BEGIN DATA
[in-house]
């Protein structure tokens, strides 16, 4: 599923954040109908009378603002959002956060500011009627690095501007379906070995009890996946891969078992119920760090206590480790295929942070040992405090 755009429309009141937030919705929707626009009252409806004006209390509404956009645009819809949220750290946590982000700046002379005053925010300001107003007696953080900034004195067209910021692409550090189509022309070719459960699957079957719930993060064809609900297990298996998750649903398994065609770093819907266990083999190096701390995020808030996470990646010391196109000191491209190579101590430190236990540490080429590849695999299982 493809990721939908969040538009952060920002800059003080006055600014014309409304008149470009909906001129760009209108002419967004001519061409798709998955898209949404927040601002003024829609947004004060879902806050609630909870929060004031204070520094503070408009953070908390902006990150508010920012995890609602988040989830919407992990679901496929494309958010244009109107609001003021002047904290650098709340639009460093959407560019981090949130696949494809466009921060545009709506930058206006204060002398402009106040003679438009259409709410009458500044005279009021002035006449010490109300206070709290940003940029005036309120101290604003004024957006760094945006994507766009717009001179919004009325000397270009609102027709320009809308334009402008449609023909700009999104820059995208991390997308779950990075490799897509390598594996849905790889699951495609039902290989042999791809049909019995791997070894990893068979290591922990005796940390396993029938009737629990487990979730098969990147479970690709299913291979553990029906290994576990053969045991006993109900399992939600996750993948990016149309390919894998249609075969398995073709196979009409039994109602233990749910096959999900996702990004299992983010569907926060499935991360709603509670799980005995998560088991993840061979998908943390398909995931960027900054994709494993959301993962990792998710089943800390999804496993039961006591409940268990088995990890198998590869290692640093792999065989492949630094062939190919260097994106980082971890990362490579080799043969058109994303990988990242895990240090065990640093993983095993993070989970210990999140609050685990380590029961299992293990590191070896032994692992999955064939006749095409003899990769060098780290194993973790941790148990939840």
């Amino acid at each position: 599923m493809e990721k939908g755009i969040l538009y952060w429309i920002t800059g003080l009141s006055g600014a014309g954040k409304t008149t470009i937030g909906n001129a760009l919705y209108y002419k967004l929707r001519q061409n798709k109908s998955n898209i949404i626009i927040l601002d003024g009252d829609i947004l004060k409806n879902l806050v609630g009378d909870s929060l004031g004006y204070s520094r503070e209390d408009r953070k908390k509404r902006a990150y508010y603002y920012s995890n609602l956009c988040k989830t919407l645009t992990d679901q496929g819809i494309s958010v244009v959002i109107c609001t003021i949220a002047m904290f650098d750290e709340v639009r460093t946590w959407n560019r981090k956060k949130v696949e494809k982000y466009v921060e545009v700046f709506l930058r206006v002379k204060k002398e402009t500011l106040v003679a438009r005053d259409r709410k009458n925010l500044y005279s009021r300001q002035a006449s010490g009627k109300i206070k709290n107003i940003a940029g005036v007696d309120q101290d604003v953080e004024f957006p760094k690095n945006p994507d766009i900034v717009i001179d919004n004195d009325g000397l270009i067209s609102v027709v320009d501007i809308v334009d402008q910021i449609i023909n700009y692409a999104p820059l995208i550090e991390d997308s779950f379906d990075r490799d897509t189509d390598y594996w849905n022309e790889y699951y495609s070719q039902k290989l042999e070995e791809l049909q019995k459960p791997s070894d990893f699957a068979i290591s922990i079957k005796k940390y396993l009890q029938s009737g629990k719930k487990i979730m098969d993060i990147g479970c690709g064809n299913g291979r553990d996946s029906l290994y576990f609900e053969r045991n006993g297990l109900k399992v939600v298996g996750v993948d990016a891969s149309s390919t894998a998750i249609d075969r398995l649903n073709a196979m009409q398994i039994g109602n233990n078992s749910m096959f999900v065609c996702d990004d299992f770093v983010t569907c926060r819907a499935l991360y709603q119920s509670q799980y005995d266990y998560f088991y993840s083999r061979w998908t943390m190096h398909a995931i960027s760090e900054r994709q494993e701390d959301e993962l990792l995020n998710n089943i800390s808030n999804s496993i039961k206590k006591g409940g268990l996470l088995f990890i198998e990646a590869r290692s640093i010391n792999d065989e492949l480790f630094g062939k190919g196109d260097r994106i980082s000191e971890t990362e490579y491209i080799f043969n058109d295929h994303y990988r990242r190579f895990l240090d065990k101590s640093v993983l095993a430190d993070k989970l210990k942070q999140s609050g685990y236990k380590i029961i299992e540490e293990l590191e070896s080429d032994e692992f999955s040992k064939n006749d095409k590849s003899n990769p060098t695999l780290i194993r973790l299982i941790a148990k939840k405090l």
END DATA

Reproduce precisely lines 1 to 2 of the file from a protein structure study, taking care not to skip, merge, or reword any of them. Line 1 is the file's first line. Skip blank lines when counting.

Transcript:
[in-house]
């Protein structure tokens, strides 16, 4: 599923954040109908009378603002959002956060500011009627690095501007379906070995009890996946891969078992119920760090206590480790295929942070040992405090 755009429309009141937030919705929707626009009252409806004006209390509404956009645009819809949220750290946590982000700046002379005053925010300001107003007696953080900034004195067209910021692409550090189509022309070719459960699957079957719930993060064809609900297990298996998750649903398994065609770093819907266990083999190096701390995020808030996470990646010391196109000191491209190579101590430190236990540490080429590849695999299982 493809990721939908969040538009952060920002800059003080006055600014014309409304008149470009909906001129760009209108002419967004001519061409798709998955898209949404927040601002003024829609947004004060879902806050609630909870929060004031204070520094503070408009953070908390902006990150508010920012995890609602988040989830919407992990679901496929494309958010244009109107609001003021002047904290650098709340639009460093959407560019981090949130696949494809466009921060545009709506930058206006204060002398402009106040003679438009259409709410009458500044005279009021002035006449010490109300206070709290940003940029005036309120101290604003004024957006760094945006994507766009717009001179919004009325000397270009609102027709320009809308334009402008449609023909700009999104820059995208991390997308779950990075490799897509390598594996849905790889699951495609039902290989042999791809049909019995791997070894990893068979290591922990005796940390396993029938009737629990487990979730098969990147479970690709299913291979553990029906290994576990053969045991006993109900399992939600996750993948990016149309390919894998249609075969398995073709196979009409039994109602233990749910096959999900996702990004299992983010569907926060499935991360709603509670799980005995998560088991993840061979998908943390398909995931960027900054994709494993959301993962990792998710089943800390999804496993039961006591409940268990088995990890198998590869290692640093792999065989492949630094062939190919260097994106980082971890990362490579080799043969058109994303990988990242895990240090065990640093993983095993993070989970210990999140609050685990380590029961299992293990590191070896032994692992999955064939006749095409003899990769060098780290194993973790941790148990939840």